image of 5 grocery bags with a car, two are spilled on the ground, three are still left in the car, with text, '40% of food in the U.S. is wasted each year'
Picture of Gillette Stadium with the text, "...Thats 133 billion pounds- This food could fill Gillette Stadium more than 700 times..."
picture of stacks of money with the caption " worth more than 160 billion dollars
image of a landfill with the text, "...and 97% of this food waste is still ending up in landfills"

Our Story

In 2015, a Mitchell Center multidisciplinary team identified eliminating food waste as the single most important issue to ensure a more sustainable waste system in Maine.

In 2019, a new interdisciplinary team was funded to help identify triple-bottom-line solutions to end wasted food in Maine.

Following the Mitchell Center research approach, our team worked with Maine’s major food businesses and organizations including retailers, distributors, farmers, manufacturers, hospitality, hospitals, schools, Congresswoman Pingree’s office, and others to identify stakeholder-driven food waste solutions that would deliver major economic, social and environmental benefits for Maine. We combined this with best-practice research looking for successful global, national, and regional solutions to end food waste.  Finally, we utilized the Maine DEP Food Recovery Hierarchy to ensure that our solutions followed the reduction/recovery/recycling hierarchy.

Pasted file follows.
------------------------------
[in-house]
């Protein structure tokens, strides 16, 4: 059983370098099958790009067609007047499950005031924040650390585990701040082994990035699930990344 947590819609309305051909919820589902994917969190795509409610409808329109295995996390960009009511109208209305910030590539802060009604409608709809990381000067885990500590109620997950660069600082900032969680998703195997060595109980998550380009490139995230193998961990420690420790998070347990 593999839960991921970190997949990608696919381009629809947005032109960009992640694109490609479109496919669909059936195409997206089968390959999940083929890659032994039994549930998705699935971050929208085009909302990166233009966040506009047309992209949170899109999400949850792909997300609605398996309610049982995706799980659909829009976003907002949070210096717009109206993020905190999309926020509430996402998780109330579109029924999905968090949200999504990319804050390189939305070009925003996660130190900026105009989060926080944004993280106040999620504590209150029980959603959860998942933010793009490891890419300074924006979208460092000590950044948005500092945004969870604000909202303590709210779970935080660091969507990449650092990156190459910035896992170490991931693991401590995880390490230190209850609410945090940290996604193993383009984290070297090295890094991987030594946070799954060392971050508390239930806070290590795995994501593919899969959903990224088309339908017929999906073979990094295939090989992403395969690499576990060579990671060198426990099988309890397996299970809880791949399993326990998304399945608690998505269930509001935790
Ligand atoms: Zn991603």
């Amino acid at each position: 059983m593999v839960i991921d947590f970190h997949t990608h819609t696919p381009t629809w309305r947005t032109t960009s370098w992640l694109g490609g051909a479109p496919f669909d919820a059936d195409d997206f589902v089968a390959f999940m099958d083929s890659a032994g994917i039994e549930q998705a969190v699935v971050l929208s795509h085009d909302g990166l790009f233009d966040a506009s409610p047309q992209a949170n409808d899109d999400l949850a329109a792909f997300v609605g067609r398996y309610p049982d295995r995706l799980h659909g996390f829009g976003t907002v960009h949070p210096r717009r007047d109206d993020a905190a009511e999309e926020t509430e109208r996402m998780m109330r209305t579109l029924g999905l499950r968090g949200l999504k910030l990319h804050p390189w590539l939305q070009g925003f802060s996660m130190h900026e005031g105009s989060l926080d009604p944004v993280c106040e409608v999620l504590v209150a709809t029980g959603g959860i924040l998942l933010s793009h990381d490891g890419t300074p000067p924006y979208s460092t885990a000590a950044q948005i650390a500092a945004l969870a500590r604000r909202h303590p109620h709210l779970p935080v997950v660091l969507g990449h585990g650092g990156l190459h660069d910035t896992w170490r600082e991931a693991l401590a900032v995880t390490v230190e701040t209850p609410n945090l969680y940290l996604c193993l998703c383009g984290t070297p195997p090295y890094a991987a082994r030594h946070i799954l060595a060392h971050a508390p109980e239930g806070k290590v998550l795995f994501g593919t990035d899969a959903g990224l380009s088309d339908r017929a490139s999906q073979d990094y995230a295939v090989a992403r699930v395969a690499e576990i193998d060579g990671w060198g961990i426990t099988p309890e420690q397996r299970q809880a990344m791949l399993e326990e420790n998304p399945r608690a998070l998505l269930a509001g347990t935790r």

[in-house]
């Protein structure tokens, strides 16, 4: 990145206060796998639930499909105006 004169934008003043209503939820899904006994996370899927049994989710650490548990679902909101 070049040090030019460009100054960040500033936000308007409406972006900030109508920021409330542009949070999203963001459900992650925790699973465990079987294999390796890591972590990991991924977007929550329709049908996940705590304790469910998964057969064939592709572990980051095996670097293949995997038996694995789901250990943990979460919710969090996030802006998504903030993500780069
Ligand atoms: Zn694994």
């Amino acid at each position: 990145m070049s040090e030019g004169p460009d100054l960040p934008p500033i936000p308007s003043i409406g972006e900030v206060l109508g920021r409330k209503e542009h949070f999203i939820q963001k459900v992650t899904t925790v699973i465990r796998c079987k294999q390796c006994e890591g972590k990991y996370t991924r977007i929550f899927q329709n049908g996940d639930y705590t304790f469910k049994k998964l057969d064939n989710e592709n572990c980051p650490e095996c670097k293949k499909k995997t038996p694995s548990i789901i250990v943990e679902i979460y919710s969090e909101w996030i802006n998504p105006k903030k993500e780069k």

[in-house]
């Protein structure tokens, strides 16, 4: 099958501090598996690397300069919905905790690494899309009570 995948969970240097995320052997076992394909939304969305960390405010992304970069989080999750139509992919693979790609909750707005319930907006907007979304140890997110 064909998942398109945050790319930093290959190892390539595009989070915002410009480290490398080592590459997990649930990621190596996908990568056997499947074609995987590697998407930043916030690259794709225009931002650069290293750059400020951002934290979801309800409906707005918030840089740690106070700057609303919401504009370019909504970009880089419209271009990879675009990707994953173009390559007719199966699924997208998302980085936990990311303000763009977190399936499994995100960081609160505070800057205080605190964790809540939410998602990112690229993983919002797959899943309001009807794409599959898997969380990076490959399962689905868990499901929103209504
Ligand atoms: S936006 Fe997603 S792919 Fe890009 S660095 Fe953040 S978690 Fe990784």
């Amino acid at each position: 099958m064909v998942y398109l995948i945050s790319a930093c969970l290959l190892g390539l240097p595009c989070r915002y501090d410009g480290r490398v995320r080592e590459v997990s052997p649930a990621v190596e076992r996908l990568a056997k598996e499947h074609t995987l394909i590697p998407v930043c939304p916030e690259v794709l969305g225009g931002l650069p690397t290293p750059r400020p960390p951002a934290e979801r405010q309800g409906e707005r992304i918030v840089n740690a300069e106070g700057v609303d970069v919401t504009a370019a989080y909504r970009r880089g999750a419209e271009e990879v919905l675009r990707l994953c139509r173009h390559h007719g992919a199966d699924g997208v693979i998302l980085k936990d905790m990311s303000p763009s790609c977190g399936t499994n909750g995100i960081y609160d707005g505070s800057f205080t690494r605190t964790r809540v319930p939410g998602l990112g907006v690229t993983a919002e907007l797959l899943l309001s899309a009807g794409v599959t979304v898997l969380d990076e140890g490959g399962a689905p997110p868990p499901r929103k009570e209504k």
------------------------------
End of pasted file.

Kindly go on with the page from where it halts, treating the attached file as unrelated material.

diverse arrangement of healthy foods ranging in colors and sizes

Food Waste is a Maine Issue…

Forty percent of food produced is never eaten.

For Maine’s rural farms and communities, the food waste challenge is even greater; Statistics show 1/3 of edible crops are plowed under machinery annually on farms.

Transportation difficulties, weather challenges, the demise of Maine’s food storage, and processing infrastructure all lead to additional food losses beyond the farm.

…that Costs Mainer’s in Multiple Ways…

If food waste were a country it would be the third-largest emitter of greenhouse gases.


Food waste comes with not only environmental costs, but social and economic ones as well. Food Rescue MAINE hopes to help address these costs through triple-bottom line, researched solutions that aid in reducing Maine’s food waste by 50% by 2030! 

…But YOU Can Be A Part of the Solution

In order to reduce food waste, Food Rescue Maine has launched several initiatives in order to reach Maine’s goal!

We use researched, best practices-based, and stakeholder consulted solutions:

  • Enable all Maine producers to simply measure and track food usage
  • Building a centralized Maine “Food Rescue” software system
  • Creating educational programs and communication efforts to teach, engage, and promote real world action
  • Build Maine’s food handling and processing infrastructure
  • Assist producers with donation education and incentives
  • Remove food waste from landfills, support producer waste diversion

We’ve already begun implementing these solutions! So far Food Rescue Maine has:

  • Launched several Food Rescue pilots
  • Begun building the food waste tracker
  • Diverted food waste from landfills
  • Built education programs 
Here are some of the materials from our recent Waterville Launch!